Your admin person that did a great job all these years is now dealing with 3 or 4 times as many employees. It’s time to hire someone that has a good understanding of labor laws.

Payroll was done in house. Now with so many hourly people and manual timesheets, it’s time to upgrade and integrate payroll to the accounting system or have it outsourced.

Consider automated timekeeping and get away from the multiple spreadsheets.

Legal and Tax

Your new sales take you out of State. Now, you are selling in 5 different States.

Have you created nexus in these other States? They have State taxes… Oops!

You had to hire a few people on the ground in the other States; your labor laws just got really complicated.

Sales and Use tax… Are you paying the correct taxes, not paying them, or over paying them?

You developed a new process or Intellectual Property (“I.P.”). Did you register this? Did your attorney suggest maybe creating a new legal entity that has the I.P.?

By creating the new legal entity or new legal entities, did you realize you just created a lot of complex accounting work by having all those legal entities?

Note: We recently had a client that created 19 legal entities because their attorney wanted to “protect” them from everything. Now, they had to consolidate all those entities with hundreds of intercompany transactions.

What is your Exit Strategy?

You will be quadrupling the size of your business in the next 2-3 years. You thought to yourself one day… I might want to sell this business.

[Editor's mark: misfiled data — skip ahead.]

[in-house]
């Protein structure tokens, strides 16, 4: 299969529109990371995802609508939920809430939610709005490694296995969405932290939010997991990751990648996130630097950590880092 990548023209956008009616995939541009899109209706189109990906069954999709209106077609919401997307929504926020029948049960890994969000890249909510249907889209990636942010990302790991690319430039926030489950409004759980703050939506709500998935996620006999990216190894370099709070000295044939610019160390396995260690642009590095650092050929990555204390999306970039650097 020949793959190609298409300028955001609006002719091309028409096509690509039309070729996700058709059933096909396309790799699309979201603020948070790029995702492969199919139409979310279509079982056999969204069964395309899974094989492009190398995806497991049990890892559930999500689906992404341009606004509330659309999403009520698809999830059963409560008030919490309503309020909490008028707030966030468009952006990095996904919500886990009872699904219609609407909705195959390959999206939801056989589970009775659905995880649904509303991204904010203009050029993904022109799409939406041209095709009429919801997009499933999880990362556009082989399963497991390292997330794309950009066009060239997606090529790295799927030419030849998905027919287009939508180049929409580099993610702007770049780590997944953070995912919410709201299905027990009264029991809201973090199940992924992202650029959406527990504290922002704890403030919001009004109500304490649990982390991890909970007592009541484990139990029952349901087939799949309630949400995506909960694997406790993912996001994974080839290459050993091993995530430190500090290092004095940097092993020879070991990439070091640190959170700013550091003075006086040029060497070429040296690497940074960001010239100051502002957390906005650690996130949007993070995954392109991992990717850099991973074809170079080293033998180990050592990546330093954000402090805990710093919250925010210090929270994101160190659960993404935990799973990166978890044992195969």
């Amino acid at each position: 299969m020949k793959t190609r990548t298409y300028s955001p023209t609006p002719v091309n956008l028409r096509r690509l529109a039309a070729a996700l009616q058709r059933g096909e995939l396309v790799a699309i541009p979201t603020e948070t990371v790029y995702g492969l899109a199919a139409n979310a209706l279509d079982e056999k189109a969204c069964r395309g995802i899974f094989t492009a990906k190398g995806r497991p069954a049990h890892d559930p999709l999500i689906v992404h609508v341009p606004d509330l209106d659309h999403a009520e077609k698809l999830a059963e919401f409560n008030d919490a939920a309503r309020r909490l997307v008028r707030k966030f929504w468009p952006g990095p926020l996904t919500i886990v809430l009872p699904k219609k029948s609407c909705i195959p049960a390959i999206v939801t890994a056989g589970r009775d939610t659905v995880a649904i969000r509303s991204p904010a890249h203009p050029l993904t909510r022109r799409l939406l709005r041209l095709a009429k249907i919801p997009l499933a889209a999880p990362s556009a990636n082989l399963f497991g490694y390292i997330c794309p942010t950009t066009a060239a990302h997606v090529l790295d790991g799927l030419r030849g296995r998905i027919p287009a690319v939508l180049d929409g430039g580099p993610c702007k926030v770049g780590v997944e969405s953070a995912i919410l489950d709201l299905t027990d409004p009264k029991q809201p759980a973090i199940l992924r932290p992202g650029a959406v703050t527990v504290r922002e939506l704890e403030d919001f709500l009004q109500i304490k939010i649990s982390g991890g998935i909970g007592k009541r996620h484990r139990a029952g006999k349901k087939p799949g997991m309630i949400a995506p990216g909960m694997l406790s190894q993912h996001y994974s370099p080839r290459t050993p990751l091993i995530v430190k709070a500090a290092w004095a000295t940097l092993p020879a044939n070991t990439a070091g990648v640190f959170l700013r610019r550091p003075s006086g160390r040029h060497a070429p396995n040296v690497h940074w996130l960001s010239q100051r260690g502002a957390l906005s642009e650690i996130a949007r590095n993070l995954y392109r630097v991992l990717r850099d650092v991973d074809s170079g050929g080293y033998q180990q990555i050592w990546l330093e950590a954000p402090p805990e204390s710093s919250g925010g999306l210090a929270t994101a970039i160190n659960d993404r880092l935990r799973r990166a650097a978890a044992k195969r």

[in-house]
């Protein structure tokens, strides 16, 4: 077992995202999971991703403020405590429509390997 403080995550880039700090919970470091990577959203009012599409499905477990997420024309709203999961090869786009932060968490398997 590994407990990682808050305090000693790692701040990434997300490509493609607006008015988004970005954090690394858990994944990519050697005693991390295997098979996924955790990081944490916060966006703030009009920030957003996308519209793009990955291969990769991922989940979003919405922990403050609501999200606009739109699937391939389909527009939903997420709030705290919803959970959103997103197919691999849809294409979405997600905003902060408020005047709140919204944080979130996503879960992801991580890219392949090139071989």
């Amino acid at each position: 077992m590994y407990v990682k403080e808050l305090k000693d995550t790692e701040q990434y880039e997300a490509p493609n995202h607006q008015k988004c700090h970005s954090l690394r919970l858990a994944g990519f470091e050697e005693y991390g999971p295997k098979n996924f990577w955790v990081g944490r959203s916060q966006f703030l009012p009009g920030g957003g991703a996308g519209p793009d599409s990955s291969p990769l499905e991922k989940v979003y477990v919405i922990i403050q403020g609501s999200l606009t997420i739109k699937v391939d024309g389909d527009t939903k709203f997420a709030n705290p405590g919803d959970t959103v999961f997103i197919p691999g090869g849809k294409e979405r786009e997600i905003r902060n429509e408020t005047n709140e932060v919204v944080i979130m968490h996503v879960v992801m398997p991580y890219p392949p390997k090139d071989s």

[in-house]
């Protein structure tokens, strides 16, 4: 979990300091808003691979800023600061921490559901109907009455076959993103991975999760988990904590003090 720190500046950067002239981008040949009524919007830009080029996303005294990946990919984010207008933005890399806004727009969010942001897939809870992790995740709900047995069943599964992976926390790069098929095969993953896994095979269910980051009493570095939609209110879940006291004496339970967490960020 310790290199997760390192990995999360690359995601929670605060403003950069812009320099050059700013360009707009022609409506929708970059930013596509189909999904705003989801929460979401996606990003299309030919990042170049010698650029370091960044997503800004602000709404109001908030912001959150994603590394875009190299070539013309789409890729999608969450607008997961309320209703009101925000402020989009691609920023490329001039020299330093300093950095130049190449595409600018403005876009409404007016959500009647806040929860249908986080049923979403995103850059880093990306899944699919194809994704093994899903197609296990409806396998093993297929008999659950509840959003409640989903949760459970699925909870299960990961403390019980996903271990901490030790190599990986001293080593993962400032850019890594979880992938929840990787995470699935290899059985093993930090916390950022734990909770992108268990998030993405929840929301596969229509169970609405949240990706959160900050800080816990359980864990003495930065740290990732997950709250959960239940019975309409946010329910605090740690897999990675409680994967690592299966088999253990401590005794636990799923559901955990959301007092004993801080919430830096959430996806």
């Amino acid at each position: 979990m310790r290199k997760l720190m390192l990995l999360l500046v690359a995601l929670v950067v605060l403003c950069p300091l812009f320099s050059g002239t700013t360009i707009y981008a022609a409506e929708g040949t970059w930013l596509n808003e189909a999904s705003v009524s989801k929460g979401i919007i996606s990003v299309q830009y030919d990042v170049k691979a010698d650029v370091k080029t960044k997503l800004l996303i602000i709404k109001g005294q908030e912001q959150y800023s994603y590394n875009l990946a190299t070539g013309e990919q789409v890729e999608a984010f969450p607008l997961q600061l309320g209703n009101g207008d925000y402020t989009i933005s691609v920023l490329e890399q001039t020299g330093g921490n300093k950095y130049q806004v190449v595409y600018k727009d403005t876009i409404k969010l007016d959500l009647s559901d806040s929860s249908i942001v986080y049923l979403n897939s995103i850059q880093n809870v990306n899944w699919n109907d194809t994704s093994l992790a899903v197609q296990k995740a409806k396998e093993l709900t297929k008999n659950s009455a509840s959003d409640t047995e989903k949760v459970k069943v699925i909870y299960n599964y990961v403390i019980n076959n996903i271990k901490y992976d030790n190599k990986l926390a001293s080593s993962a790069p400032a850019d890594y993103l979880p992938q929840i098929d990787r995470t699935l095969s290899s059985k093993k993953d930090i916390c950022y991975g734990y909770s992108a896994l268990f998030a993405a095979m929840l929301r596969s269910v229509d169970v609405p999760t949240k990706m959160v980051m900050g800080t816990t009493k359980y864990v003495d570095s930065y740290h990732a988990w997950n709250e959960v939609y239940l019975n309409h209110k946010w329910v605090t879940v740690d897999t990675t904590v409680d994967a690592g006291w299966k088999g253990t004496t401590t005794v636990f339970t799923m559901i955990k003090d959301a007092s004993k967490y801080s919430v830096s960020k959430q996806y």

What does it take to sell your larger company?

It takes time to set a strategy for an exit. It takes time to “professionalize” management and your back office.

Do you have a succession plan so that the business does not look like a one man show?

Do you have a 3-year budget with projections?

SCFO Lab Members: If you want to build your exit strategy and/or access your readiness for market, check out the Exit Strategy EP.

How to Have Sustainable High Growth

I have hit on some of the basic topics that come up in a high growth scenario. There are many more things to consider.

The first thing that comes to mind is how are you going to pay for all this?

Do you have sufficient working capital?

Sometimes, you can manage working capital and have sustainable growth.

Many times, you need some sort of financing because of the timing differences in working capital. You cannot afford to sustain this high growth with out the financing.

Cash and working capital are key to the sustainable growth.

But just as important is having the right people. Not just having the right people on the bus… But having them in the right seat on the bus is critical. Not everyone is meant to sit in the same seat in a larger company. This applies to the management team as well as employees.

I have actually seen situations in high growth companies where the person that really needed to be fired was the owner or CEO.  Because the CEO of a \$5 million dollar company is not necessarily the same CEO of a \$50 million dollar company.

Don’t get me wrong… The ownership does not have to change. You can still own the business. But that does not mean you need to be an employee running the business.

Summary

In order to have sustainable high growth that will allow you to sleep well at night consider the above items but you must have the following…

• Enough working capital
• The right people in the right seats “on the bus”
• More and different systems, process, and procedures
• A strategic plan that will allow you to have a sustainable bigger company

Projections are a helpful way to grow sustainably and avoid an uncontrollable high growth scenario. Download our free Goldilocks Sales Method to start building your pipeline and projecting accurately.

Selling Your Business to a Private Equity Group

Private Equity companies are companies that have raised capital from investors and they have created funds. Each fund may have its own legal mandate. These are common examples of mandates:

• Invests only in oil and gas companies
• Is agnostic to what industry it invests in